Catheter-related blood stream infections in hemodialysis patients
Journal of Renal Injury Prevention
Proper care of vascular access in hemodialysis patients is important. Catheter-related bloodstream infection (CRBSI), is a life-threatening complication of hemodialysis. Objectives: Sufficient data about microorganisms and their susceptibility to antibiotics in hemodialysis patients is necessary for handling of CRBSI; therefore, this study performed for better management of patients. Patients and Methods: All hemodialysis patients from March 2015 to March 2018 who had cultures of catheter and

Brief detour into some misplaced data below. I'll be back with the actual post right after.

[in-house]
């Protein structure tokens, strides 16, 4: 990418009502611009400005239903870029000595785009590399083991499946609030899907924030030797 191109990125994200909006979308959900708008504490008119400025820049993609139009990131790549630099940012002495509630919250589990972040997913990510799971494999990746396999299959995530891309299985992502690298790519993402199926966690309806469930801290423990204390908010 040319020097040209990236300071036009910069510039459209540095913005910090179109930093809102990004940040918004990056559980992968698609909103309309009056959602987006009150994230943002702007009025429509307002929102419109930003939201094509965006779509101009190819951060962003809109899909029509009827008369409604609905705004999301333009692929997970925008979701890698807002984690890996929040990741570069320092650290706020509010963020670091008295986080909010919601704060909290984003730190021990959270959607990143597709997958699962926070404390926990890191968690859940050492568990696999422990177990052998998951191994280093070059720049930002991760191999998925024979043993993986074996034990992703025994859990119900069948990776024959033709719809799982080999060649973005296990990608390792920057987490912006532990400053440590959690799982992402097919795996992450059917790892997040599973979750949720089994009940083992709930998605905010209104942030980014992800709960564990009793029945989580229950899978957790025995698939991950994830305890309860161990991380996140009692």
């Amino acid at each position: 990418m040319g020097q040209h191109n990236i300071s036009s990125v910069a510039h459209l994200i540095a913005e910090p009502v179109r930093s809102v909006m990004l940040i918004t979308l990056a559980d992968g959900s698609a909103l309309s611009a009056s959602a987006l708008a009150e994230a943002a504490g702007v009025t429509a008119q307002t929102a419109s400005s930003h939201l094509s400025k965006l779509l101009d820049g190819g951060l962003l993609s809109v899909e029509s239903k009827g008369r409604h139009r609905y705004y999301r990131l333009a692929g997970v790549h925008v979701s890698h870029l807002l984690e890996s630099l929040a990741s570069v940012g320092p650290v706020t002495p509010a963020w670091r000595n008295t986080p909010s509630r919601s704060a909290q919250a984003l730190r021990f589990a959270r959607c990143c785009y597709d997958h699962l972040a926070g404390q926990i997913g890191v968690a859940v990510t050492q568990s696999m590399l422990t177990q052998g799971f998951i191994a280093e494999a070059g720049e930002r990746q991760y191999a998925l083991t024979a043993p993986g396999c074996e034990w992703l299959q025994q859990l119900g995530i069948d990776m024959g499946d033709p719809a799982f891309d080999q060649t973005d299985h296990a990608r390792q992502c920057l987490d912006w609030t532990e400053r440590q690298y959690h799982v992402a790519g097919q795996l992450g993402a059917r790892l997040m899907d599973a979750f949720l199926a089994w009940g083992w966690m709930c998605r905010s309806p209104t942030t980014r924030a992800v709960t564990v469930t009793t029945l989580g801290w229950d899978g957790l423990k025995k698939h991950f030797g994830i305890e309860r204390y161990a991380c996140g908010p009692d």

... s of catheter and blood samples were studied. Clinical records of 122 patients were reviewed for variables such as catheter and blood culture microorganism types, antibiotic resistance, age, gender, site, comorbidities, and various clinical signs. Results: Eighty-four cases of catheter cultures were positive for bacteria. Staphylococcus epidermidis was the most common organism (36%) since Staphylococcus aureus was the second one (28%). In some cases, multidrug resistant organisms such as Enterobacter baumannii or methicillin-resistant Staphylococcus aureus (MRSA) organisms were grown. Twenty-one percent of S. aureus organisms were MRSA. No significant association between important diagnostic data (fever, chills or WBC count) and bacteremia were shown. Gender of patients had a significant statistical association with CRBSI. Conclusion: Given the necessity of proper management, physicians must empirically initiate antibiotic therapy as soon as possible, until receiving definite culture results, in hemodialysis patients suspected of bacteremia. In our study, both gram-positive and gram-negative organisms were common. Hence, when initial empirical treatment is indicated, the coverage of both gram positive and gram negative organisms must be considered. Vancomycin or other antibiotics that are effective on MRSA must be included in empirical treatment.